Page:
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Having been a fan of Major League Baseball since the early 1980s, I’ve had the opportunity to see a lot of guys labeled as “top prospects” provide a new sense of hope for their franchise. I remember as a high school and college player how an incoming freshman or a kid working his way up through the system (J.V. in high school, JUCO in college) was often greeted with great hope.

At the big league level, there is much written about the farm systems and top prospects around the league. Right now we’re watching as Vladimir Guerrero Jr. was just called up by the Blue Jays and we wait in anticipation for Fernando Tatis Jr.’s long-term impact on the San Diego Padres. Guys my age will vividly remember the promise their dads represented for their teams and now their kids have that same potential for impact.

The most quoted verse from Jeremiah is one of the most familiar verses in all of modern Christendom - Jeremiah 29:11, “For I know the plans I have for you,” declares the LORD, “plans to prosper you and not to harm you, plans to give you hope and a future.”

Unfortunately we often tend to miss the level of judgment levied upon the Israelites in the full context of the verse as well! But there’s an important lesson to latch on to in Jeremiah. Though there is articulation of harsh judgment for both Israel and all nations in the book, there is also hope. There is hope for Israel and all nations included. Jeremiah points to a time when God will write His instructions on the hearts of His people and never again remember their sins (Jeremiah 31:33-34). Now this is a hope far greater than that of Vlad Jr.’s effect on the Blue Jays! God provides us all with a hope that is eternal through His Son, Jesus Christ.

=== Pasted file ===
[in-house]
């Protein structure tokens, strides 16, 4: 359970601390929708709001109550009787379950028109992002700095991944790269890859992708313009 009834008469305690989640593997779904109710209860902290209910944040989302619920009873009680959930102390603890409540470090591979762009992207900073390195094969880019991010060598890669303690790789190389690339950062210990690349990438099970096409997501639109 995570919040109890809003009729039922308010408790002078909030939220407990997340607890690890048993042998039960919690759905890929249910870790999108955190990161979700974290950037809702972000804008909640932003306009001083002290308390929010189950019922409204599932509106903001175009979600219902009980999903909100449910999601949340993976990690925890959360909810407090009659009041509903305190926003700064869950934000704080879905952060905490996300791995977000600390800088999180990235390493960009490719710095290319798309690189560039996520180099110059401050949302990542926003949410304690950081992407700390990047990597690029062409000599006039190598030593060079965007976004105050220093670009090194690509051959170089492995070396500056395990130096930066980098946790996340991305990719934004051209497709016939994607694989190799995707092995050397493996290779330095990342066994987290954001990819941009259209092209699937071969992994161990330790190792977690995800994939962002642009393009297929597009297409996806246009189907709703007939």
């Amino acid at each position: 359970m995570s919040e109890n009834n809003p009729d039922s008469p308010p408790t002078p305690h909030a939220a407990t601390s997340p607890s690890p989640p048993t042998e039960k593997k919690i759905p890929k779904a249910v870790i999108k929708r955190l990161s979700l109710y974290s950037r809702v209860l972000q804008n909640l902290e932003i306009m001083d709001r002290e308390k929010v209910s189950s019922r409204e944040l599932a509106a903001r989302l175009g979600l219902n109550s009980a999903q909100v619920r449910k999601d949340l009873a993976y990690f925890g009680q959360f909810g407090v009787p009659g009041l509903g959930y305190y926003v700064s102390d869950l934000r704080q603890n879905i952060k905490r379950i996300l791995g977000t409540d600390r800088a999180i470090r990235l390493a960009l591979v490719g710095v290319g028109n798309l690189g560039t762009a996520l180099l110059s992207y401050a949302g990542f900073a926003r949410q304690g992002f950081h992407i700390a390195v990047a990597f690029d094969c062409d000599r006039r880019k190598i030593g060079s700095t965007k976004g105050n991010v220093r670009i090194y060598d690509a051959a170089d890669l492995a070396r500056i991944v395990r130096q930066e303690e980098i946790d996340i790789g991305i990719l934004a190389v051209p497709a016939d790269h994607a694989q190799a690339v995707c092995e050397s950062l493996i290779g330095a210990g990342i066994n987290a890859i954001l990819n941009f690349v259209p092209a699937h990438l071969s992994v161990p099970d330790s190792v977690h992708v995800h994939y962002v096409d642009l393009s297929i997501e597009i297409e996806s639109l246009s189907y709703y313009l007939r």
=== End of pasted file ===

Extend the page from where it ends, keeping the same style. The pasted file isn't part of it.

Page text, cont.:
Renewing a Contract

This past winter, Los Angeles Dodger manager Dave Roberts was hoping for a contract extension. And for good reason. In his first three years as manager, Dave Roberts led the team to three National League West titles and consecutive World Series appearances. In November, the Dodgers exercised their team option for the 2019 season.

The idea of a “team option” or a “player option” is an interesting one. It’s an interesting play in who holds the cards in the negotiation. Either the team says, “Yes, I want you to stay” or “No, you can move on” in the scenario of a team option, or the player has the rights with a player option. Thankfully for Roberts, he signed a contract extension making him the manager through 2022 (or until the team decides they want to go a different direction, under which scenario the team can always fire him as manager).

The business part of baseball and contracts is certainly interesting, and it makes me thankful that we live with a God who deals in covenants. In spite of all of man’s unfaithfulness to Him, God will not abandon His people. Instead, God’s consistent faithfulness is manifested in His continual renewal of the covenant He has with His people. We don’t deal with a finicky owner who isn’t sure about his commitment to you. We have an eternal God who is always looking to renew His covenant with us (think the father in the Prodigal Son story). He’s always running to us - no matter if we lead our team to wins or losses!